Early on during my PhD studies I had already come across some of the work by Stephen Barnett, Professor of Theoretical Physics at the University of Glasgow. As soon as I took a closer look I was struck by the diversity of research topics in his group. During my first short research visit to get acquainted with the place, it was this wide range of ideas and interests that I found particularly exciting.
Quantum optics and other forces
The idea of applying for an Erwin-Schrödinger Fellowship for research into special effects in the interaction of atoms and temporally modulated light fields arose during this first meeting. It has been known for quite some time that atoms can be cooled and trapped with the help of laser beams, and the optical traps built for this purpose are part of the standard repertoire of quantum optics. When the intensity of the laser beam is modulated temporally, additional small forces are generated that exceed the known level of interaction. These forces form the basis of this theoretical research project. The outcome of the project can facilitate more precise measurements of gravitational fields or other small forces with the help of trapped clouds of atoms.
Post-doc and perfect timing
As my wife and I had already moved to Glasgow before the Erwin-Schrödinger grant was approved, Stephen Barnett offered me a post-doc position in the new UK Quantum Technology Programme. This initiative by the UK government aims to ensure the successful transition of quantum technologies from laboratory to industry. Even though I am only marginally involved in the project now that my Schrödinger Fellowship has been granted, I still benefit from the experience and contacts I gained from this network. Fortunately, it had also been the perfect time for my wife to go abroad and specifically to Glasgow. She started a postgraduate degree at the University of Strathclyde, the city’s second large university.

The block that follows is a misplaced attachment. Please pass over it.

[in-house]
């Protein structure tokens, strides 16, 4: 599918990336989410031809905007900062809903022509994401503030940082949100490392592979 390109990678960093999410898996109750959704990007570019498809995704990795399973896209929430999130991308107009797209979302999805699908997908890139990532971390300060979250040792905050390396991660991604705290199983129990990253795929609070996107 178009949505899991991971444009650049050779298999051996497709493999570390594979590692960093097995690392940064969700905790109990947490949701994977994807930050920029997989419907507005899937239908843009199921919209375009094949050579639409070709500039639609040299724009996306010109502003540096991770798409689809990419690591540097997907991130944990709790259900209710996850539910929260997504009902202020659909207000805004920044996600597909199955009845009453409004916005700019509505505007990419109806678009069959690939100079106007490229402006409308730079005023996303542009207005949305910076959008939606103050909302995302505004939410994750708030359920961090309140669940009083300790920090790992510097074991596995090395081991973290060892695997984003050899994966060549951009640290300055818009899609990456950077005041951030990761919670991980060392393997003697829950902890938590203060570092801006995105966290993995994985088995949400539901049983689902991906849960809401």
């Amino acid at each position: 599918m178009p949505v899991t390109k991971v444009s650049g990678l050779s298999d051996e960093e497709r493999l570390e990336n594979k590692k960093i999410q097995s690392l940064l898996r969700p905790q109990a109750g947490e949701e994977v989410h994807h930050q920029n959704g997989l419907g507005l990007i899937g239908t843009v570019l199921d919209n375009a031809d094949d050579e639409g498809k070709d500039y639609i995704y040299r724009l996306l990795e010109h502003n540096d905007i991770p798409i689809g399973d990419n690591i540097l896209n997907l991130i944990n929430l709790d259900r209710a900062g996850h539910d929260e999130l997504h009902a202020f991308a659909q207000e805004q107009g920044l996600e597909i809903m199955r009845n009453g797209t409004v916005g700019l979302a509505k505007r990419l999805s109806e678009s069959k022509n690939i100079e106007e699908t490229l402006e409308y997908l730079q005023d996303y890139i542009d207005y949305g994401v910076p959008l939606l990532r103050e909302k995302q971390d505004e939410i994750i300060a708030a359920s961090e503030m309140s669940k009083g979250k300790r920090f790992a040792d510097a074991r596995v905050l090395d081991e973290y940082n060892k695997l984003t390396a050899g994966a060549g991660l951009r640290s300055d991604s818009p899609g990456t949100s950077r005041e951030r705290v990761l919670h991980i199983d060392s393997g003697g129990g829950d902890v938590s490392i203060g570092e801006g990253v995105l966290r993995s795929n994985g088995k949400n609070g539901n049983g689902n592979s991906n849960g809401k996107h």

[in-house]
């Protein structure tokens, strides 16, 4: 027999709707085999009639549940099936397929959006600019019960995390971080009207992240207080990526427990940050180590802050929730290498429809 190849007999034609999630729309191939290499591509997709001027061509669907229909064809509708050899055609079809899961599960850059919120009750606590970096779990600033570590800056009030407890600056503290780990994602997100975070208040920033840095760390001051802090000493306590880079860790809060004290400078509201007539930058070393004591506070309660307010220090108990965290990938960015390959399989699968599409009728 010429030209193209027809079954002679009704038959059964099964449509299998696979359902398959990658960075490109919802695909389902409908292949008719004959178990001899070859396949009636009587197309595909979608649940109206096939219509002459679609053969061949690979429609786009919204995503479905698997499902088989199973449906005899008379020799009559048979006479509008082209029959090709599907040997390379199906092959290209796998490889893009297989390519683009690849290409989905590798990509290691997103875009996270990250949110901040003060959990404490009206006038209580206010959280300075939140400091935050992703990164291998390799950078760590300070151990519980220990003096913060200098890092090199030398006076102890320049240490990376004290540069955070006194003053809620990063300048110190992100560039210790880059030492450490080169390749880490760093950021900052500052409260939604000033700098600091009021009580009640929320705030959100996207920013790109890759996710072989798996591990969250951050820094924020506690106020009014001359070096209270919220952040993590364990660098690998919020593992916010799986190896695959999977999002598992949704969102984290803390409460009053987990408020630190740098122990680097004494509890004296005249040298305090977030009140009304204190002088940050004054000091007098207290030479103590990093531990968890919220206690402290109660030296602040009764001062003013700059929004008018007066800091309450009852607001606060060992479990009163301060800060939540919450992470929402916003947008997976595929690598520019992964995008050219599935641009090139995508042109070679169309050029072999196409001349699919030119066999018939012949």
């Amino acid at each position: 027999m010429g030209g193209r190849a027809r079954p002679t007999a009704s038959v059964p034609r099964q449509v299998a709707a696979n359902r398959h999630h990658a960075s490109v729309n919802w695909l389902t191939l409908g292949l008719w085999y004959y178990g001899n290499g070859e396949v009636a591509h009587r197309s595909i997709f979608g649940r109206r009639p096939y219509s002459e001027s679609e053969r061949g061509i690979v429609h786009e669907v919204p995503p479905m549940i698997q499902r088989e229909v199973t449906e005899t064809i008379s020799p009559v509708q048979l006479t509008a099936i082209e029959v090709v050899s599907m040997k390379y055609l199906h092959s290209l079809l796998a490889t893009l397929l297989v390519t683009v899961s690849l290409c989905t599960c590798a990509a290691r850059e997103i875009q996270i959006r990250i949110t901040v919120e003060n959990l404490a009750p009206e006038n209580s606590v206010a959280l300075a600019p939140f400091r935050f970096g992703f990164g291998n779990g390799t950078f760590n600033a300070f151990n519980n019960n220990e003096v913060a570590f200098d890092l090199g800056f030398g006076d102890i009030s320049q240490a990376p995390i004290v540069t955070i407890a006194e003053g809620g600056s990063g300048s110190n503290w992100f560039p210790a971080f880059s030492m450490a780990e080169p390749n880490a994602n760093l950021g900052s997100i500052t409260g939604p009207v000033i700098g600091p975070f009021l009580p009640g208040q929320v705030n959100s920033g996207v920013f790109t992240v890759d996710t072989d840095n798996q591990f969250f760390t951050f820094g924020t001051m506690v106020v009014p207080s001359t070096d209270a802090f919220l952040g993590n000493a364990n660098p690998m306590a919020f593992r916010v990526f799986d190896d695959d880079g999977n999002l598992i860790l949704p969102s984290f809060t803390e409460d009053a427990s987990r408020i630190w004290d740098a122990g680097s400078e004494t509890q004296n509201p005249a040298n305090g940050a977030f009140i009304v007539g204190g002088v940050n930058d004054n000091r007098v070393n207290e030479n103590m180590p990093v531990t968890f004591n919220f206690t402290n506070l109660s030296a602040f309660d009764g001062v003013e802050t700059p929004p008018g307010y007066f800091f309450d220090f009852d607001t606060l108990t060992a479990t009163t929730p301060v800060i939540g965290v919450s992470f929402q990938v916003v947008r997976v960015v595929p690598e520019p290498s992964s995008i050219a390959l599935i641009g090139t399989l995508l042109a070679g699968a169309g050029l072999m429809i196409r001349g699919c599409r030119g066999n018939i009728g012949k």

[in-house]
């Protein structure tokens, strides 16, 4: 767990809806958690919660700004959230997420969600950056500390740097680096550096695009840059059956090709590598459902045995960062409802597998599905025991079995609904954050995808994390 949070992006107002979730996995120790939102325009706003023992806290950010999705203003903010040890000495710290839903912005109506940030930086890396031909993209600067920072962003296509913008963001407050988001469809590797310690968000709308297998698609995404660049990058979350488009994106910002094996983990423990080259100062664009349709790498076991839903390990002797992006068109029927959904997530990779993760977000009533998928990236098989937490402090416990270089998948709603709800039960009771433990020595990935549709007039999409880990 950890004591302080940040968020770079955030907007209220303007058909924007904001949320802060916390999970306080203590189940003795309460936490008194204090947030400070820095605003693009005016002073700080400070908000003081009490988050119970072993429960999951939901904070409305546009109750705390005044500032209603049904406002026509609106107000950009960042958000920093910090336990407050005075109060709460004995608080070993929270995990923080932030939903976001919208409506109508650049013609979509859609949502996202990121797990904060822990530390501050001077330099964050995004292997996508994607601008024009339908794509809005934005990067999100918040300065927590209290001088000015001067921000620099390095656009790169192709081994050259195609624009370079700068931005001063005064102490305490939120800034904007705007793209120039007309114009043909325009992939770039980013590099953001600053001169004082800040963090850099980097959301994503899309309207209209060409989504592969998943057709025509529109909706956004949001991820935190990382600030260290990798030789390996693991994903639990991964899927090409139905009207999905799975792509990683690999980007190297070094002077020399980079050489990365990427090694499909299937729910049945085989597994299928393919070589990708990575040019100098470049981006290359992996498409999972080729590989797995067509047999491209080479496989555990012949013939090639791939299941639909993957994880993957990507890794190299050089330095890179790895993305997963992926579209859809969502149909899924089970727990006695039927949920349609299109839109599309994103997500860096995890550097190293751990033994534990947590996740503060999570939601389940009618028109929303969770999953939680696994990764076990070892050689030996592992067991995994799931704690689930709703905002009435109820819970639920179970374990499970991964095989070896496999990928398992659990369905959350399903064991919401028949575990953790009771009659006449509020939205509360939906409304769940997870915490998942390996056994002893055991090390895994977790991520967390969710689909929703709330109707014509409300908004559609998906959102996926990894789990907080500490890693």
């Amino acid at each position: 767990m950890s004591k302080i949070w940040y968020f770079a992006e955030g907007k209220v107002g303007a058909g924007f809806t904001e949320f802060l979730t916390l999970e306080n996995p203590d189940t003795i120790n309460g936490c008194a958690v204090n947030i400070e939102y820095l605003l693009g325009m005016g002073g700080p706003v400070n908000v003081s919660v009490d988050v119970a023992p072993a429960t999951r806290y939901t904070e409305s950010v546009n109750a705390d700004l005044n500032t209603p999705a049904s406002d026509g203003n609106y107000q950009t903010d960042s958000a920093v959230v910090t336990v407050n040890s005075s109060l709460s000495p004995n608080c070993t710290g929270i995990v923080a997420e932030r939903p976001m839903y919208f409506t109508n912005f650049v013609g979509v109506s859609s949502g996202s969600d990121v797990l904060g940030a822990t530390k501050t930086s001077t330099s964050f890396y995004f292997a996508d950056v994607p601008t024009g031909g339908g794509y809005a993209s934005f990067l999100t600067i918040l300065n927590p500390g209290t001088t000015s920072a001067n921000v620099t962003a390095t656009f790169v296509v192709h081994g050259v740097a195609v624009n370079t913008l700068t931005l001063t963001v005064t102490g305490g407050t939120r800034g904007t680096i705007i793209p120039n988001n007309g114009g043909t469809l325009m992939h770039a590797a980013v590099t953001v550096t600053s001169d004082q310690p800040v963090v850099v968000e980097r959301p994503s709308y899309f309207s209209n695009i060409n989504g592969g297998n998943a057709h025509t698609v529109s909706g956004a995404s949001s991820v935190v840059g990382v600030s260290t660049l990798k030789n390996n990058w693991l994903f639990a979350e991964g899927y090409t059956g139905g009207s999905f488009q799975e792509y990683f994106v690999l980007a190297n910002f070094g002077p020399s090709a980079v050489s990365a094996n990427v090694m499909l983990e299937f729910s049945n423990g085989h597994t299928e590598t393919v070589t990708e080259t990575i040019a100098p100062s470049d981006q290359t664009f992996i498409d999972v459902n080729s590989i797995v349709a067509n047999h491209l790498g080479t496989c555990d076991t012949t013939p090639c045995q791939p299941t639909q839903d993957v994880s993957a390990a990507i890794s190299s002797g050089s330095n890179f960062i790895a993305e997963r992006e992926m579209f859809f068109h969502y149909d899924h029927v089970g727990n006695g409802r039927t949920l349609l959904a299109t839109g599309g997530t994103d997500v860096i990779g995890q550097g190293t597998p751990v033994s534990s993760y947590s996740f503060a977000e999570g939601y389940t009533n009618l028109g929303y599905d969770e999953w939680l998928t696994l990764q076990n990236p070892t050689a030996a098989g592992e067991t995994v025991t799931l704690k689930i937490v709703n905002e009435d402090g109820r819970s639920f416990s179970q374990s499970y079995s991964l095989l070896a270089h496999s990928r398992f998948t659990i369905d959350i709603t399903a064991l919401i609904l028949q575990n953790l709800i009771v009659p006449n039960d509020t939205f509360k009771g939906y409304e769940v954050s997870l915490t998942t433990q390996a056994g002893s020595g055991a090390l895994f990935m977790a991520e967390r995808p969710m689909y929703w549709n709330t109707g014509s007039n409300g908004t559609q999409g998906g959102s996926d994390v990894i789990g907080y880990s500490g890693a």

Booming city, exciting history
Having known Scotland from previous travels, my wife and I had debated for several years which city was more beautiful, Glasgow or Edinburgh. – A debate that is also pursued with great zeal in Scotland. Meanwhile we have agreed that the mystical and old city of Edinburgh is probably more attractive from a sightseeing point of view, while Glasgow is more interesting, vibrant and dynamic. As a classical manufacturing town, Glasgow suffered from the decline of British heavy industry, but the pace of its recovery has been picking up since the 1990s. This visible modernisation provides an exciting contrast to Glasgow’s history of rich shipbuilders, ingenious engineers and impoverished working-class families.
Austrian wafer biscuits, whisky and the sea
Despite this modern outlook, you don’t have to go far to experience the wild and pristine beauty of the Scottish highlands. While the Lochs and the sea are best explored in a kayak, the rolling hills and narrow glens offer splendid tours for hillwalkers. On a windy peak, the union of the Austrian and the Scottish souls is best enjoyed with Manner’s wafer biscuits, a popular Austrian sweet treat, and whisky. Of course, sometimes the typically less than ideal weather can be annoying, but the right gear helps to defy the wind and the rain, and one learns to appreciate the sunny days even more.
From lab to pub
Going to Glasgow was certainly one of the best decisions I have ever taken. At the university I work in an international team of kind and helpful people who enjoy good research as much as a nice pint at the pub. In my leisure time I can choose between exploring a modern city in constant evolution or a wild and unspoiled countryside.
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